I grew up in upstate NY and haven't heard it anywhere else. I have heard downstate in other locations - Illinois for example.
Grew up in NYC and now live upstate. I've only heard it in reference to New York and always assumed that it was to distinguish everything above NYC since it's such a major hub and is what people generally think of when they hear NY.
I'm from Georgia, but I spent a couple years in Syracuse, NY in graduate school. I noticed something odd about the use of "upstate" in New York: it always seemed to refer to parts of the state north and west of the speaker, wherever he/she might be. People from New York City, it seemed to me, would refer to Albany as "upstate", but to someone in Albany or Syracuse, only places like Watertown or Massena were "upstate". It didn't seem to be a pejorative term, but it was always clearly exclusionary; no one would say "here in upstate New York".

Also, Syracusans seemed to prefer "Central New York" to refer to their part of the state, and I think Buffalo residents often preferred "Western New York".

Maybe the use of "upstate" comes from the fact that both South Carolina and New York each have their demographic "center of gravity" on their coasts, and the rest of the state is upriver, and thus at higher elevation. I can't think of any other examples offhand, except maybe Louisiana?


February 3 2014, 18:39:14 UTC 3 years ago Edited:  February 3 2014, 18:43:24 UTC

It's not too odd! People in NYC refer to anything above them as "upstate", as they consider themselves to be the hub of the state. The rest of NY generally view the state as a geographic whole, and therefore consider the Syracuse area to be "Central New York" and anything above that "Upstate". And of course, Buffalo is "Western".

HOWEVER, it's usually impossible to tell someone outside of NY that you are from "Central New York" or even "New York" without them assuming you're from the city, so I tend to use "Upstate" in conversation with non-NYers anyway.
An Illinois politician once remarked "The South always begins ten miles south of wherever you happen to be standing." For some people, "downstate" begins at Joliet. (For others, I'm sure Joliet is already "downstate"!)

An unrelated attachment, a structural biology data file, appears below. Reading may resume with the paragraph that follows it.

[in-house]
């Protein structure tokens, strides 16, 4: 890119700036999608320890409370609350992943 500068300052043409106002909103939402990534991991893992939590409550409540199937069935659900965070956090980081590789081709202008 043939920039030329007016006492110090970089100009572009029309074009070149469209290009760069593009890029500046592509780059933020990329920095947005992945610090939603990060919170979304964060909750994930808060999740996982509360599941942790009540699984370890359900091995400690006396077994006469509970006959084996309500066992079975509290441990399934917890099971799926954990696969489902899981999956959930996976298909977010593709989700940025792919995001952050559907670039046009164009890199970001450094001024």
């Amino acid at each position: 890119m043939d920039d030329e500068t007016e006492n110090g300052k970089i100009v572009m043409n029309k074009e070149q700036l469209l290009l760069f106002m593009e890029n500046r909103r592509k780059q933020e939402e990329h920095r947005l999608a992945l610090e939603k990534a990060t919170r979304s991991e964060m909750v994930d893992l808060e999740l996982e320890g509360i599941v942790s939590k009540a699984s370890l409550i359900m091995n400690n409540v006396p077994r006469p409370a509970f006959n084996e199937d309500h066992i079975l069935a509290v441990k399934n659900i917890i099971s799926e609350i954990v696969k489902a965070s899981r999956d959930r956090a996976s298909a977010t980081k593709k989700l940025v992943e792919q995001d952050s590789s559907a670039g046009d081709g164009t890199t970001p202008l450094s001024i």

3 years ago

"Upstate New York" refers to different areas depending on what part of the state you're from. In NYC/Long Island area upstate refers to the rest of the state. If you're from Western New York, Buffalo for instance, upstate refers to everything north of the line from Syracuse to Albany.
Originally from Washington (the state) and I have never heard anyone use "upstate" in reference to anything besides New York. Here in Minnesota, like mentioned above, there's "outstate" for places outside the Minneapolis-Saint Paul metro area, and there's also "up North" specifically for Northern Minnesota.
I'm from Arkansas and we definitely only use it for NY. Don't know about other places though. We use geological terms like "river valley area" or "the hills" to describe places in our state.


February 3 2014, 23:56:33 UTC 3 years ago Edited:  February 3 2014, 23:56:54 UTC

I lived in Washington state most of my life - 'upstate' wouldn't be all that relevant to us. The east-west distinction is more important here than north-south.
Another long-time Washington state resident who would find anyone using the word "upstate" for anything but NY very, very odd.

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It's never used here in Indiana. We refer to the northern third of the state as, well, northern Indiana :D